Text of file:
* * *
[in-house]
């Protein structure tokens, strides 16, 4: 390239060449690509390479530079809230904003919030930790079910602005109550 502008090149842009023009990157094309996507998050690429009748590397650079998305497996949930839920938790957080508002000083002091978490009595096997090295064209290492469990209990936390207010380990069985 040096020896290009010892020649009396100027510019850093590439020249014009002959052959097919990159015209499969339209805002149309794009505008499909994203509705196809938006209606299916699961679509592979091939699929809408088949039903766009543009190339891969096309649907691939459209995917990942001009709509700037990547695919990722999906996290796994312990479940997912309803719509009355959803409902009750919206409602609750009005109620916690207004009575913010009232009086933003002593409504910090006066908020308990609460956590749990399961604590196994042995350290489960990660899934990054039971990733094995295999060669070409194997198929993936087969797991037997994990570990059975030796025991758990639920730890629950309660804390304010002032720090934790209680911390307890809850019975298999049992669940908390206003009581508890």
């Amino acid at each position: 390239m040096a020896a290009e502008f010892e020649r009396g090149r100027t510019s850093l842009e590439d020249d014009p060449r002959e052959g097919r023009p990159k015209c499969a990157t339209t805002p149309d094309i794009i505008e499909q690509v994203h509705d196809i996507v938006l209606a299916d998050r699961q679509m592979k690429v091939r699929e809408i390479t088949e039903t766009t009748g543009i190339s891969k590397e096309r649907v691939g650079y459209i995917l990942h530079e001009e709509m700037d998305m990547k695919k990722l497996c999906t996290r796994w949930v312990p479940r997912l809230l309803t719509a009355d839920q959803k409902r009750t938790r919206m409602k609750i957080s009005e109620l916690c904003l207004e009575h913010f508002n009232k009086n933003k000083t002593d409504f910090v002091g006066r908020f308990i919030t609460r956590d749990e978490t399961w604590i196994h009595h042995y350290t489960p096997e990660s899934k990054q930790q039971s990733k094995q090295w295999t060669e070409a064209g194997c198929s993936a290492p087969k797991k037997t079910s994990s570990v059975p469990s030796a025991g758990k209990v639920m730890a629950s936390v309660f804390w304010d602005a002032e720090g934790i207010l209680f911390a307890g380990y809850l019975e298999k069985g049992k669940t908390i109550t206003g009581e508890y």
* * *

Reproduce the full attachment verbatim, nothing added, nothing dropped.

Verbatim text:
[in-house]
């Protein structure tokens, strides 16, 4: 390239060449690509390479530079809230904003919030930790079910602005109550 502008090149842009023009990157094309996507998050690429009748590397650079998305497996949930839920938790957080508002000083002091978490009595096997090295064209290492469990209990936390207010380990069985 040096020896290009010892020649009396100027510019850093590439020249014009002959052959097919990159015209499969339209805002149309794009505008499909994203509705196809938006209606299916699961679509592979091939699929809408088949039903766009543009190339891969096309649907691939459209995917990942001009709509700037990547695919990722999906996290796994312990479940997912309803719509009355959803409902009750919206409602609750009005109620916690207004009575913010009232009086933003002593409504910090006066908020308990609460956590749990399961604590196994042995350290489960990660899934990054039971990733094995295999060669070409194997198929993936087969797991037997994990570990059975030796025991758990639920730890629950309660804390304010002032720090934790209680911390307890809850019975298999049992669940908390206003009581508890």
């Amino acid at each position: 390239m040096a020896a290009e502008f010892e020649r009396g090149r100027t510019s850093l842009e590439d020249d014009p060449r002959e052959g097919r023009p990159k015209c499969a990157t339209t805002p149309d094309i794009i505008e499909q690509v994203h509705d196809i996507v938006l209606a299916d998050r699961q679509m592979k690429v091939r699929e809408i390479t088949e039903t766009t009748g543009i190339s891969k590397e096309r649907v691939g650079y459209i995917l990942h530079e001009e709509m700037d998305m990547k695919k990722l497996c999906t996290r796994w949930v312990p479940r997912l809230l309803t719509a009355d839920q959803k409902r009750t938790r919206m409602k609750i957080s009005e109620l916690c904003l207004e009575h913010f508002n009232k009086n933003k000083t002593d409504f910090v002091g006066r908020f308990i919030t609460r956590d749990e978490t399961w604590i196994h009595h042995y350290t489960p096997e990660s899934k990054q930790q039971s990733k094995q090295w295999t060669e070409a064209g194997c198929s993936a290492p087969k797991k037997t079910s994990s570990v059975p469990s030796a025991g758990k209990v639920m730890a629950s936390v309660f804390w304010d602005a002032e720090g934790i207010l209680f911390a307890g380990y809850l019975e298999k069985g049992k669940t908390i109550t206003g009581e508890y």